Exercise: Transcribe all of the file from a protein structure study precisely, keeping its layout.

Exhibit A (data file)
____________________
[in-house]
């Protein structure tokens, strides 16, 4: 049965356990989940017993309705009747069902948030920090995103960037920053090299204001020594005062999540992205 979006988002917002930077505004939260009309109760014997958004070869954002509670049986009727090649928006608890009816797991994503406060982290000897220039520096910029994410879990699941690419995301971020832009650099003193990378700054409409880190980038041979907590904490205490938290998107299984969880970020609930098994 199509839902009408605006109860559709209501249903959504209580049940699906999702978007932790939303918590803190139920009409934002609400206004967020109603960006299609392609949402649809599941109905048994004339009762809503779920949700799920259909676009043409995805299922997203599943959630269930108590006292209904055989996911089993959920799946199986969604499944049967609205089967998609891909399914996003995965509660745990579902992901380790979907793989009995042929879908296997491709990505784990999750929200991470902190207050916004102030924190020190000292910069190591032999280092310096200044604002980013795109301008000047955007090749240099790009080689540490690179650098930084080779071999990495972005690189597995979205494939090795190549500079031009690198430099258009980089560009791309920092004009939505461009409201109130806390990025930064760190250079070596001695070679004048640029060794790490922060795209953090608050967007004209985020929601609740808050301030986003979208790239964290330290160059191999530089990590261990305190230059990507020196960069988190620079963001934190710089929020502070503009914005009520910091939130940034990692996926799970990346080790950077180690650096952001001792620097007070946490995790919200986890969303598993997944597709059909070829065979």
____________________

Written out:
[in-house]
């Protein structure tokens, strides 16, 4: 049965356990989940017993309705009747069902948030920090995103960037920053090299204001020594005062999540992205 979006988002917002930077505004939260009309109760014997958004070869954002509670049986009727090649928006608890009816797991994503406060982290000897220039520096910029994410879990699941690419995301971020832009650099003193990378700054409409880190980038041979907590904490205490938290998107299984969880970020609930098994 199509839902009408605006109860559709209501249903959504209580049940699906999702978007932790939303918590803190139920009409934002609400206004967020109603960006299609392609949402649809599941109905048994004339009762809503779920949700799920259909676009043409995805299922997203599943959630269930108590006292209904055989996911089993959920799946199986969604499944049967609205089967998609891909399914996003995965509660745990579902992901380790979907793989009995042929879908296997491709990505784990999750929200991470902190207050916004102030924190020190000292910069190591032999280092310096200044604002980013795109301008000047955007090749240099790009080689540490690179650098930084080779071999990495972005690189597995979205494939090795190549500079031009690198430099258009980089560009791309920092004009939505461009409201109130806390990025930064760190250079070596001695070679004048640029060794790490922060795209953090608050967007004209985020929601609740808050301030986003979208790239964290330290160059191999530089990590261990305190230059990507020196960069988190620079963001934190710089929020502070503009914005009520910091939130940034990692996926799970990346080790950077180690650096952001001792620097007070946490995790919200986890969303598993997944597709059909070829065979």